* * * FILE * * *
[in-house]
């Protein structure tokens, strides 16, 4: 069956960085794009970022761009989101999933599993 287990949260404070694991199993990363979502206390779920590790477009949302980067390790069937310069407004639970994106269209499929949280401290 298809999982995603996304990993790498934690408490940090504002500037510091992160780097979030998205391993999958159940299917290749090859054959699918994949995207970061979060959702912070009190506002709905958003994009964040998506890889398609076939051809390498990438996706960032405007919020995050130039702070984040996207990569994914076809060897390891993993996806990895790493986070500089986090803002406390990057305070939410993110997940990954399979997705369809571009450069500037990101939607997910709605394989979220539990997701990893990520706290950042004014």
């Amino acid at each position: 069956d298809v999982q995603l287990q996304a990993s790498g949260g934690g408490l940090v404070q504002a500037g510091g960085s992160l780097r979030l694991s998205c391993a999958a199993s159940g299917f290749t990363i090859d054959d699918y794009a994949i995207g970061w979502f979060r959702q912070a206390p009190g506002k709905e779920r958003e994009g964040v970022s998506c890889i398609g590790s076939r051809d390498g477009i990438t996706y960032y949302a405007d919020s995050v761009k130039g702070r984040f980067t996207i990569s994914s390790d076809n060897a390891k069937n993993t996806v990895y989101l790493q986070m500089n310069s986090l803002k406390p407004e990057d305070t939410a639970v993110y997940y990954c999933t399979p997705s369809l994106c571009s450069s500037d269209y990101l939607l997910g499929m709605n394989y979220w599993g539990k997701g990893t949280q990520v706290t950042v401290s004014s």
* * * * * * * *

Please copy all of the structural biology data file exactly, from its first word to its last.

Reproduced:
[in-house]
């Protein structure tokens, strides 16, 4: 069956960085794009970022761009989101999933599993 287990949260404070694991199993990363979502206390779920590790477009949302980067390790069937310069407004639970994106269209499929949280401290 298809999982995603996304990993790498934690408490940090504002500037510091992160780097979030998205391993999958159940299917290749090859054959699918994949995207970061979060959702912070009190506002709905958003994009964040998506890889398609076939051809390498990438996706960032405007919020995050130039702070984040996207990569994914076809060897390891993993996806990895790493986070500089986090803002406390990057305070939410993110997940990954399979997705369809571009450069500037990101939607997910709605394989979220539990997701990893990520706290950042004014």
């Amino acid at each position: 069956d298809v999982q995603l287990q996304a990993s790498g949260g934690g408490l940090v404070q504002a500037g510091g960085s992160l780097r979030l694991s998205c391993a999958a199993s159940g299917f290749t990363i090859d054959d699918y794009a994949i995207g970061w979502f979060r959702q912070a206390p009190g506002k709905e779920r958003e994009g964040v970022s998506c890889i398609g590790s076939r051809d390498g477009i990438t996706y960032y949302a405007d919020s995050v761009k130039g702070r984040f980067t996207i990569s994914s390790d076809n060897a390891k069937n993993t996806v990895y989101l790493q986070m500089n310069s986090l803002k406390p407004e990057d305070t939410a639970v993110y997940y990954c999933t399979p997705s369809l994106c571009s450069s500037d269209y990101l939607l997910g499929m709605n394989y979220w599993g539990k997701g990893t949280q990520v706290t950042v401290s004014s």